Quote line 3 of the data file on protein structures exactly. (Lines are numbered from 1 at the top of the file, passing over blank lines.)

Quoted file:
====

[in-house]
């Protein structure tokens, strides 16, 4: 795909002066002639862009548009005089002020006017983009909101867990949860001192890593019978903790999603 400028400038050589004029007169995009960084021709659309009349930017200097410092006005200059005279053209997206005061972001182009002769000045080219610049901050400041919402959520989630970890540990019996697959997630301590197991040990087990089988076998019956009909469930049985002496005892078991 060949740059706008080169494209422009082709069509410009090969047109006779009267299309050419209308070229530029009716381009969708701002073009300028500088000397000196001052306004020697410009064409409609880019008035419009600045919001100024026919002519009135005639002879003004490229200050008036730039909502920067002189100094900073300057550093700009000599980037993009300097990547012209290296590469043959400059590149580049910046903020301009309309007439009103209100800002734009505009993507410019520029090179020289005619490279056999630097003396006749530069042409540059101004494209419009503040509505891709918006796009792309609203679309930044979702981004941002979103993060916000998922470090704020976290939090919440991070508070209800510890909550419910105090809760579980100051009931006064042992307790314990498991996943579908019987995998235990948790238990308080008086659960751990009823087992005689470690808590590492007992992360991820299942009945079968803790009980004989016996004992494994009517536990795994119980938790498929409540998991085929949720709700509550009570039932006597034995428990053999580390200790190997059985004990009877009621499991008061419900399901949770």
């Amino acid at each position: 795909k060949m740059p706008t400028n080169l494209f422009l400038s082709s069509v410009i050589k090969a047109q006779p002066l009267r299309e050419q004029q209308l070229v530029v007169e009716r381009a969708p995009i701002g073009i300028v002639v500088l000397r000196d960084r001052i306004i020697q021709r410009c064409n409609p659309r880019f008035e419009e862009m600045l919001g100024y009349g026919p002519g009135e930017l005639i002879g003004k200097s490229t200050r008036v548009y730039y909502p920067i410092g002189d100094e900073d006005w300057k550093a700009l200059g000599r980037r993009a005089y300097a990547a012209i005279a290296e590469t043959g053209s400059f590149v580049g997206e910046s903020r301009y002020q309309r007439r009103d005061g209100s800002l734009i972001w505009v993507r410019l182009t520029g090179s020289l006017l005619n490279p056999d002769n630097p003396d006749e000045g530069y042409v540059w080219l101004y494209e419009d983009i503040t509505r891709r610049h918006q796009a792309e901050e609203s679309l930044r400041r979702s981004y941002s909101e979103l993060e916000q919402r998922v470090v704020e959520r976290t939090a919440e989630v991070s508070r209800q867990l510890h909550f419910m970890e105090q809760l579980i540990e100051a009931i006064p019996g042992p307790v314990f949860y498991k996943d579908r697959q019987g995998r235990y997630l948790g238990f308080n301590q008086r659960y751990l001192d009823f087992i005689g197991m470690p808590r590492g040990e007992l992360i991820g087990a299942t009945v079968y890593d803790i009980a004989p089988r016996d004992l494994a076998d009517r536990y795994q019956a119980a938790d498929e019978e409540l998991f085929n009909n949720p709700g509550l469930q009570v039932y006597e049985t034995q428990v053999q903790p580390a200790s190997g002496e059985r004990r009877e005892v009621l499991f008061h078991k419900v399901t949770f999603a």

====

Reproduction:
């Amino acid at each position: 795909k060949m740059p706008t400028n080169l494209f422009l400038s082709s069509v410009i050589k090969a047109q006779p002066l009267r299309e050419q004029q209308l070229v530029v007169e009716r381009a969708p995009i701002g073009i300028v002639v500088l000397r000196d960084r001052i306004i020697q021709r410009c064409n409609p659309r880019f008035e419009e862009m600045l919001g100024y009349g026919p002519g009135e930017l005639i002879g003004k200097s490229t200050r008036v548009y730039y909502p920067i410092g002189d100094e900073d006005w300057k550093a700009l200059g000599r980037r993009a005089y300097a990547a012209i005279a290296e590469t043959g053209s400059f590149v580049g997206e910046s903020r301009y002020q309309r007439r009103d005061g209100s800002l734009i972001w505009v993507r410019l182009t520029g090179s020289l006017l005619n490279p056999d002769n630097p003396d006749e000045g530069y042409v540059w080219l101004y494209e419009d983009i503040t509505r891709r610049h918006q796009a792309e901050e609203s679309l930044r400041r979702s981004y941002s909101e979103l993060e916000q919402r998922v470090v704020e959520r976290t939090a919440e989630v991070s508070r209800q867990l510890h909550f419910m970890e105090q809760l579980i540990e100051a009931i006064p019996g042992p307790v314990f949860y498991k996943d579908r697959q019987g995998r235990y997630l948790g238990f308080n301590q008086r659960y751990l001192d009823f087992i005689g197991m470690p808590r590492g040990e007992l992360i991820g087990a299942t009945v079968y890593d803790i009980a004989p089988r016996d004992l494994a076998d009517r536990y795994q019956a119980a938790d498929e019978e409540l998991f085929n009909n949720p709700g509550l469930q009570v039932y006597e049985t034995q428990v053999q903790p580390a200790s190997g002496e059985r004990r009877e005892v009621l499991f008061h078991k419900v399901t949770f999603a």